Hopefully, as technical communicators and ed tech professionals, we can help sway education back in the right direction. After all, that’s a huge part of what e-learning and m-learning is all about. It’s about personalizing the learning experience so all children can maximize their learning to their own potential. 



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Danielle M. Villegas is a technical communicator who currently employed at Cox Automotive, Inc., and freelances as her own technical communications consultancy, Dair Communications. She has worked at the International Refugee Committee, MetLife, Novo Nordisk, BASF North America, Merck, and Deloitte, with a background in content strategy, web content management, social media, project management, e-learning, and client services. Danielle is best known in the technical communications world for her blog,, which has continued to flourish since it was launched during her graduate studies at NJIT in 2012. She has presented webinars and seminars for Adobe, the Society for Technical Communication (STC), the IEEE ProComm, TCUK (ISTC) and at Drexel University’s eLearning Conference. She has written articles for the STC Intercom, STC Notebook, the Content Rules blog, and The Content Wrangler as well. She is very active in the STC, as a former chapter president for the STC-Philadelphia Metro Chapter, and is currently serving on three STC Board committees. You can learn more about Danielle on LinkedIn at, on Twitter @techcommgeekmom, or through her blog. All content is the owner's opinions, and does not reflect those of her employers past or present.

4 thoughts on “How Common Core is Slowly Changing My Child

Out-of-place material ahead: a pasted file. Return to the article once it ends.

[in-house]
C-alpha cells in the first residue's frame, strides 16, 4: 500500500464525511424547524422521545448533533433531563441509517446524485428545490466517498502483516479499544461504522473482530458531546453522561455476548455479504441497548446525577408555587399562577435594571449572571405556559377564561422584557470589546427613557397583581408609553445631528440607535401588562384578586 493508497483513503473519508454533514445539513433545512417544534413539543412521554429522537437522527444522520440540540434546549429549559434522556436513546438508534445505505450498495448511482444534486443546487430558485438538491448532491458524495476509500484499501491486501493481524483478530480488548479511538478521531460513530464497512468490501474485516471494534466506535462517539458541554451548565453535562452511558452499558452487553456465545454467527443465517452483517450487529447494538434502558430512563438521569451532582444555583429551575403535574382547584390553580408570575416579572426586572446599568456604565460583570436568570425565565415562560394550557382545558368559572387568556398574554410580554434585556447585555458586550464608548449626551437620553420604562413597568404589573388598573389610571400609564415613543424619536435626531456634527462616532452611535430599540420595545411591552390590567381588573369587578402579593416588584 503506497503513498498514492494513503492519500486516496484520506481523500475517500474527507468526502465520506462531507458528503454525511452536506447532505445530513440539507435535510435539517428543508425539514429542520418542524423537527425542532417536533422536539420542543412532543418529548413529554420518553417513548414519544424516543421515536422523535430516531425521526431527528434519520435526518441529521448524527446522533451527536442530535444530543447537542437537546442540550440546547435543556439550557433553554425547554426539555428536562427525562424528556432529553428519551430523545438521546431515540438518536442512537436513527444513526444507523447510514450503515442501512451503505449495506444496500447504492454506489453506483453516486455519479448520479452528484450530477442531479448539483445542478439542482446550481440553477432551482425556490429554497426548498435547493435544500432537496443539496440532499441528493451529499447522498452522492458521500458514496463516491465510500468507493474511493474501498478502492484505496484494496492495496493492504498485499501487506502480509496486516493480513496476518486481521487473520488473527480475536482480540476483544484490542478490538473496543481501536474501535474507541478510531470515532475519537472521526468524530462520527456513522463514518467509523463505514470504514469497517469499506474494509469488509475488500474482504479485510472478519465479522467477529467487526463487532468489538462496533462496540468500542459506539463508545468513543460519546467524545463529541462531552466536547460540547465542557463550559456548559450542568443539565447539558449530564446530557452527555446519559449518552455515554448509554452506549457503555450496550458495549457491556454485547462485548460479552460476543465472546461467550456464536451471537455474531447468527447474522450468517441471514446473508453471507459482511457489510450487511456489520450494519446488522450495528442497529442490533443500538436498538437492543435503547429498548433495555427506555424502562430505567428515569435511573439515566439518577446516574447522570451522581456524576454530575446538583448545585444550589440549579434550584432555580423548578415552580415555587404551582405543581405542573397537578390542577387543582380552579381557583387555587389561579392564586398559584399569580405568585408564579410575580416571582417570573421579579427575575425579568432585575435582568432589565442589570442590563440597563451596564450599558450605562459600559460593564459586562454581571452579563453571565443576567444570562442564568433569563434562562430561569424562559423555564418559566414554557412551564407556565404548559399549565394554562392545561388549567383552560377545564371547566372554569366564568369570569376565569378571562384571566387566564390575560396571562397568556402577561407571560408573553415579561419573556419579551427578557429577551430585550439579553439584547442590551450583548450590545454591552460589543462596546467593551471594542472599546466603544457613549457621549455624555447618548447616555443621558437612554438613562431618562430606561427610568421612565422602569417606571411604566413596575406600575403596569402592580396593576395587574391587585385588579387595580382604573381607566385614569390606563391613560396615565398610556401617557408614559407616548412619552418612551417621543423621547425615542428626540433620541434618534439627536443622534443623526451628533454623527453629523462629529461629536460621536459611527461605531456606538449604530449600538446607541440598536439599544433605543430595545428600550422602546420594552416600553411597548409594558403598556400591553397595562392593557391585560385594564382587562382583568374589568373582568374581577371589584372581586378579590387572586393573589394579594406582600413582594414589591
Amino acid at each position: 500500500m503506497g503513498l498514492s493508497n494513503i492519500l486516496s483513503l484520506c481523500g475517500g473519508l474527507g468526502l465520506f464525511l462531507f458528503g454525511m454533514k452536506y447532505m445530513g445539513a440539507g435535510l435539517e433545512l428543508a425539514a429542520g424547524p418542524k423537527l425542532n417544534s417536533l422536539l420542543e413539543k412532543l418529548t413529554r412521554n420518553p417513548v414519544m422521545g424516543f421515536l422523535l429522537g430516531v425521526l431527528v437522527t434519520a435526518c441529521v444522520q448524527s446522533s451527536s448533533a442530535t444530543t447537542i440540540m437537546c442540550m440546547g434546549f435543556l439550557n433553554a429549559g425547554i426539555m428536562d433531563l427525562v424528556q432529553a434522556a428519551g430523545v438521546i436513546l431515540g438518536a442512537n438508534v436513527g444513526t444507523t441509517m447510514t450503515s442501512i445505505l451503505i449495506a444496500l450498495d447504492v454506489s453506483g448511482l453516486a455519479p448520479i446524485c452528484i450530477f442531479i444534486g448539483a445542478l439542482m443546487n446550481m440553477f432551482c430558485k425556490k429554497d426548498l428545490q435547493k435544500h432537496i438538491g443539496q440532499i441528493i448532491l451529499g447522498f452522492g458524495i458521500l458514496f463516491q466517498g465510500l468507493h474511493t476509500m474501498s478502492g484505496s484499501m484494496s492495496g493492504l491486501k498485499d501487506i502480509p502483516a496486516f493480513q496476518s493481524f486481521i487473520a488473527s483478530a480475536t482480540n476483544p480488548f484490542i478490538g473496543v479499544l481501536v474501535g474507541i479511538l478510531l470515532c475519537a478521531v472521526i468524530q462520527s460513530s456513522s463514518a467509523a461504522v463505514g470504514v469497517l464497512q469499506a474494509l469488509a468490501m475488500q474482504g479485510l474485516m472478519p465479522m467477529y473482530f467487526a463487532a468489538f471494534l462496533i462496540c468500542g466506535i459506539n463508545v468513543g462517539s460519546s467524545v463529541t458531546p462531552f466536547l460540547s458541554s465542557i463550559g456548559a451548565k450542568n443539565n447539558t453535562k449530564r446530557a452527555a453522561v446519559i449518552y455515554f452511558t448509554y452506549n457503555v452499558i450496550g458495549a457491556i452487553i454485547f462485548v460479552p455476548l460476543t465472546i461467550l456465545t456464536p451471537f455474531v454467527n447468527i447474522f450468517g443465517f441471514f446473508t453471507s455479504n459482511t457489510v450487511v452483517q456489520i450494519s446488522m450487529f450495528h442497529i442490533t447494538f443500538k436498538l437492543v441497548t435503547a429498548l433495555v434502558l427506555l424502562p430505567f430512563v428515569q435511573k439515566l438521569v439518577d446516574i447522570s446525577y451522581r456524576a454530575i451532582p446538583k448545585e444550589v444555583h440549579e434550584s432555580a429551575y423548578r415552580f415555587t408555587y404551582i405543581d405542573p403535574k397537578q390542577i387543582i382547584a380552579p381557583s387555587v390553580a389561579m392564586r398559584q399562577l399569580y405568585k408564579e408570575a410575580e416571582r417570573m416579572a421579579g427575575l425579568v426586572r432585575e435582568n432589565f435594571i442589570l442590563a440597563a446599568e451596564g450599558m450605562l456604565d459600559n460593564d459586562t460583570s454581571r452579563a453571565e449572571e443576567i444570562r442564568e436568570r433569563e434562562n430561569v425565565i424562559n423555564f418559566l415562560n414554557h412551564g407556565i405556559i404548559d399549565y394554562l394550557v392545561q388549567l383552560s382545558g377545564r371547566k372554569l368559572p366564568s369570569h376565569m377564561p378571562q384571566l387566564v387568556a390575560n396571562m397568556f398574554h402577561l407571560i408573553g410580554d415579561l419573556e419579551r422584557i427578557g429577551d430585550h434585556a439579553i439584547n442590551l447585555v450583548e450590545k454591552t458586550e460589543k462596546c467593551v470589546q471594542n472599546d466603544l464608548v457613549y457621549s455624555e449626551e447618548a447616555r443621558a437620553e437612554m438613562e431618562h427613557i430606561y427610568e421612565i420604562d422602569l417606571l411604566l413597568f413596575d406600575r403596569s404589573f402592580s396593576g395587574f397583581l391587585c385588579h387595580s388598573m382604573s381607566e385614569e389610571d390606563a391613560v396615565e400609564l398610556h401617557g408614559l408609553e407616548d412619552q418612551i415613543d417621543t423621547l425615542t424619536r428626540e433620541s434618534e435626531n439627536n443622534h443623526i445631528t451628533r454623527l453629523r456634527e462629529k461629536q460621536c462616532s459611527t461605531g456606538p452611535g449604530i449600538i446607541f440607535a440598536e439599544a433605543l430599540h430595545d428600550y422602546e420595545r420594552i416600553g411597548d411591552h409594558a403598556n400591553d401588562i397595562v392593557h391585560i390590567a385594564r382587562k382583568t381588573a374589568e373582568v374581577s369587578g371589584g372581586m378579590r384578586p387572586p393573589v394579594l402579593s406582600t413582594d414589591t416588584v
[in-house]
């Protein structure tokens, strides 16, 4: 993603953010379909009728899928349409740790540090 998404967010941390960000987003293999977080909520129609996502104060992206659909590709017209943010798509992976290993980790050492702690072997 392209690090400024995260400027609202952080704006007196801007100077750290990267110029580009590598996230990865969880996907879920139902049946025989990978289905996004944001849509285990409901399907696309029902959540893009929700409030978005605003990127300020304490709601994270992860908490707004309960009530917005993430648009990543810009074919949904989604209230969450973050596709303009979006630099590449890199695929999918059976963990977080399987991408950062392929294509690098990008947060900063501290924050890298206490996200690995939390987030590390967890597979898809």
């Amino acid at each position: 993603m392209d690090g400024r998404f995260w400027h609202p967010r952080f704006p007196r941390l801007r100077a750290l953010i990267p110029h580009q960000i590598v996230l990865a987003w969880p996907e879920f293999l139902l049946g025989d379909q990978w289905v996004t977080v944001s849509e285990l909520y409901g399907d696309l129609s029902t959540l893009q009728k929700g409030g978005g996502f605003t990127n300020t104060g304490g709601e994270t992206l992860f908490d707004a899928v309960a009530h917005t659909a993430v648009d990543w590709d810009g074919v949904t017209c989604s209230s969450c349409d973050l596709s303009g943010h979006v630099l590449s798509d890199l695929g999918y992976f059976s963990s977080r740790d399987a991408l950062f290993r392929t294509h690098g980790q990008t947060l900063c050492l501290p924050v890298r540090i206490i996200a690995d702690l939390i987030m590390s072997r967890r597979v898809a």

1. It is hard on a parent’s heart to see what labels do to a child. Your son is lucky to have such advocates in his parents. Even with an imperfect education system, your son hears what you have to say about those tests—and about him. Your commentary, at least, gives him perspective instead of uncritically believing what the test scores supposedly say.

    1. In some respects, having a label is okay. Drew has an autism label so he can get the services he needs–and it’s what has our school district sending him to a private school that better meets his needs than keeping him in-district. But, NJ is becoming notorious–like NYS mentioned in this article–of becoming a state where education is centered strictly around test taking and scoring well. I read a lot from the NJ Education Association that they are trying to fight the governor (whom I hope we vote out in a month) about this very issue. It just makes me sick, not only for my own son, but for other kids, too.

    1. You’re welcome. As I have a son who is high-functioning autistic, he’s smart enough to do the work, but the testing stuff is a hot topic for all kids–neurotypical and otherwise. Whatever happened to a true core, and teaching kids to actually think for themselves, instead of learning answers to a standardized test. Whose standards are these? It’s a touchy subject for me, but the article brings this to light very well.